In 1736, Michael Danner apparently was arrested a second time by Maryland authorities. Records of the Sheriff of Anna Arundel County of 4 Jan 1736 mention taking prisoner, Michael Tanner of Baltimore County, for having driven some fellows from his home in Pennsylvania.
In August 1739 he was one of the six Commissioners named to lay out a road from Wrightsville to the home of Adam Forney at Digges Choice and later Hanover. The road extended by way of Kitzmiller’s Mill to the Province line and was known as “Monocacy Road”. Some claim that originally the family was Mennonite, but Gleim thought not.
Michael Danner is listed as the first leader of the German Baptists (Dunkard’s) west of the Susquehanna. In 1770, Danner is listed as a member of the Conewago Congregation (Black Rock Church of the Brethren).
At one time, Michael Danner owned about 290 acres of land in the vicinity of Porter’s Siding in Heidelberg Twp. The Tax Lists of Hanover and Heidelberg Twp. for 1778-80 include Michael Danner. Heidelberg Twp. created in 1750 from northern portion of Manheim Twp.
“Was Michael Danner a Mennonite?” is a six page article in the Dec 1981 Brethren Roots and Branches, quarterly publication of the Brethren Genealogists of Southern PA, 2490 Middle St., York, PA 17404. Article suggests that he was a German Baptist with Mennonite neighbors. The article reports that he was an aggressive, enterprising German who was exceptional both in character and in his abilities. He spoke both English and German. The book, History and Families of the Black Rock Church of the Brethren, by Elmer Q. Gleim has numerous references to him and indicates he was of the Brethren faith.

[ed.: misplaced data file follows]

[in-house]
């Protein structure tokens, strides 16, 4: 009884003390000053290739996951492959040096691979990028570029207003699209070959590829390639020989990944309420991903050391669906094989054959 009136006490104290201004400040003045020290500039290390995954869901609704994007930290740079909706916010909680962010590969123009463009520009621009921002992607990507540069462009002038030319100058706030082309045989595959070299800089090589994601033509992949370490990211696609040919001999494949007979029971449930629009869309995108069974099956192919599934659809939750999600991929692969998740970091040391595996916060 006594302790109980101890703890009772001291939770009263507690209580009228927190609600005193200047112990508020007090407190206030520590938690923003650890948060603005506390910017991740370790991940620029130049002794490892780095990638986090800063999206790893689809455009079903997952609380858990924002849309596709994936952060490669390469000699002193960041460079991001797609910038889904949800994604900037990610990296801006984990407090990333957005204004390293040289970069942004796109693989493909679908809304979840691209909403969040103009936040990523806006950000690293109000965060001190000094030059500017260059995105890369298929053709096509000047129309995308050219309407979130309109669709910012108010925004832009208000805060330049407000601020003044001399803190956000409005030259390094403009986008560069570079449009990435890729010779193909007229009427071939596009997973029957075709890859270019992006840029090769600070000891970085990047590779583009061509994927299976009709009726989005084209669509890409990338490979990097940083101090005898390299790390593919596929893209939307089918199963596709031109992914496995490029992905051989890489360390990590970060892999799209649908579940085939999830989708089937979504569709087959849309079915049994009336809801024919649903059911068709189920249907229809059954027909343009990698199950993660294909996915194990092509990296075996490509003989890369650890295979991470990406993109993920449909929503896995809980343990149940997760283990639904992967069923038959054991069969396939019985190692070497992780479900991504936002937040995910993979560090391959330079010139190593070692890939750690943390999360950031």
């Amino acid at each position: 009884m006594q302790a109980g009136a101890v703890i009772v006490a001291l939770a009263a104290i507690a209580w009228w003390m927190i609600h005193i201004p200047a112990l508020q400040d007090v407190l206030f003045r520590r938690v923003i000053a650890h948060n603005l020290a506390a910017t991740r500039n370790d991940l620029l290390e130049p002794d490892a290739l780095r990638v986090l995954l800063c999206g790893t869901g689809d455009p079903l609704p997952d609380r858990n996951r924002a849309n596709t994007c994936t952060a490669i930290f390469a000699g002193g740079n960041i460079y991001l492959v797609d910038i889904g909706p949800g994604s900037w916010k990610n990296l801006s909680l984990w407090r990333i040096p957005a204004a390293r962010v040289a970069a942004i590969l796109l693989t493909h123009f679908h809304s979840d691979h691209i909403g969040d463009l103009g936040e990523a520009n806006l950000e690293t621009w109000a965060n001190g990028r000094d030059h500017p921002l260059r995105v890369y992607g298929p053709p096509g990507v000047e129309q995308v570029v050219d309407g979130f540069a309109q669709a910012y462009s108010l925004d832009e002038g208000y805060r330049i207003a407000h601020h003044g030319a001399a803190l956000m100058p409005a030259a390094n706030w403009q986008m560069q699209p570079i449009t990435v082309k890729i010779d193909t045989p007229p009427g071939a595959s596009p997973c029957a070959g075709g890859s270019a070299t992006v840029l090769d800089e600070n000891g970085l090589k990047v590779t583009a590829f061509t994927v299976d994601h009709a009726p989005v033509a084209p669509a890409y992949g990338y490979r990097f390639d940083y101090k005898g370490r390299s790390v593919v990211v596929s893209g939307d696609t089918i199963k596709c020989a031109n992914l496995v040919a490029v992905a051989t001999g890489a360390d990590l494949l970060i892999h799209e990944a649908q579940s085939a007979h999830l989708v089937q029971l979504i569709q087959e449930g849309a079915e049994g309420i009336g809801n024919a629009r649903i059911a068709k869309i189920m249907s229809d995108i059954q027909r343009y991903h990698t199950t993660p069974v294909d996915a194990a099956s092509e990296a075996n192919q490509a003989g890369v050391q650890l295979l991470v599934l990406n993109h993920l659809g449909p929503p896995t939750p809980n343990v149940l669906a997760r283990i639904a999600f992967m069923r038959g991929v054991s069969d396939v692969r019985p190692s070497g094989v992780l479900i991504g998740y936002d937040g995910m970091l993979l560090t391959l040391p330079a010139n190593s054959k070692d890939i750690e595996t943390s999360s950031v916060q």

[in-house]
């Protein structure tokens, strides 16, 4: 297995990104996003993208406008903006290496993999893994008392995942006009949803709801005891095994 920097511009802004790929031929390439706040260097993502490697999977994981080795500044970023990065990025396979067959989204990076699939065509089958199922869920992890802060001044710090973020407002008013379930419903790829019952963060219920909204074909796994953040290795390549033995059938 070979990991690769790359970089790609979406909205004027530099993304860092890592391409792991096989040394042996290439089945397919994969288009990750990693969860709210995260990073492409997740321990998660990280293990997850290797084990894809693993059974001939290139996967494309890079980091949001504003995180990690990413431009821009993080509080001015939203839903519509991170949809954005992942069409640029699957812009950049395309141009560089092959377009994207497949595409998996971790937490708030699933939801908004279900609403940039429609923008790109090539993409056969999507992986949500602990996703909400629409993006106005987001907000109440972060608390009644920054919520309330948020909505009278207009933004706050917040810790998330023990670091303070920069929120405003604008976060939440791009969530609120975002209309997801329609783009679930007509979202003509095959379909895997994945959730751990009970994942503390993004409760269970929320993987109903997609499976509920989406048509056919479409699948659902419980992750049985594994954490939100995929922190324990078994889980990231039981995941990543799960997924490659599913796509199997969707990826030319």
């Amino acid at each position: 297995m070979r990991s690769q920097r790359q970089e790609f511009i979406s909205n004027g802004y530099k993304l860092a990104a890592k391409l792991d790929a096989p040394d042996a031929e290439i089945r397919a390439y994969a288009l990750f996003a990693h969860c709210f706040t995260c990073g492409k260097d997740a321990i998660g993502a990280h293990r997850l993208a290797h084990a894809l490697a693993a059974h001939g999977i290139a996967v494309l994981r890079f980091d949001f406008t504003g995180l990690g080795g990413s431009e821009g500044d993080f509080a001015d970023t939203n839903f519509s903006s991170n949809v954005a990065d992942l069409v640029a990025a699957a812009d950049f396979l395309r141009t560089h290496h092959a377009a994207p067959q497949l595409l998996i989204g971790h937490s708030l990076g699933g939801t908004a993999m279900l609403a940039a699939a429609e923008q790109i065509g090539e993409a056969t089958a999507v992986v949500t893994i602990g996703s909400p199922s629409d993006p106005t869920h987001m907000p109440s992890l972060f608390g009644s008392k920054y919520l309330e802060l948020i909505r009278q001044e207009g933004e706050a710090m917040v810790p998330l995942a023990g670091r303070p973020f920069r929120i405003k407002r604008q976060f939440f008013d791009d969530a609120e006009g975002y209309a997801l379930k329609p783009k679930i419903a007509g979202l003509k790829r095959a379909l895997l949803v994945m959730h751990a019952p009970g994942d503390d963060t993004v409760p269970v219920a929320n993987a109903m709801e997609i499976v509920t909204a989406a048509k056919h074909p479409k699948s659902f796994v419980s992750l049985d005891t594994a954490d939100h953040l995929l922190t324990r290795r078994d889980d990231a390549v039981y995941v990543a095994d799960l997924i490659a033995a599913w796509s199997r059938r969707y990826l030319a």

An Act of August, 1749, in the Provincial Council of Philadelphia named six men “to view and lay off a new County (York). Danner was among them. In 1755 he was appointed as one of “His Majesty’s Justices of the Peace”, (History of York County, Prowell).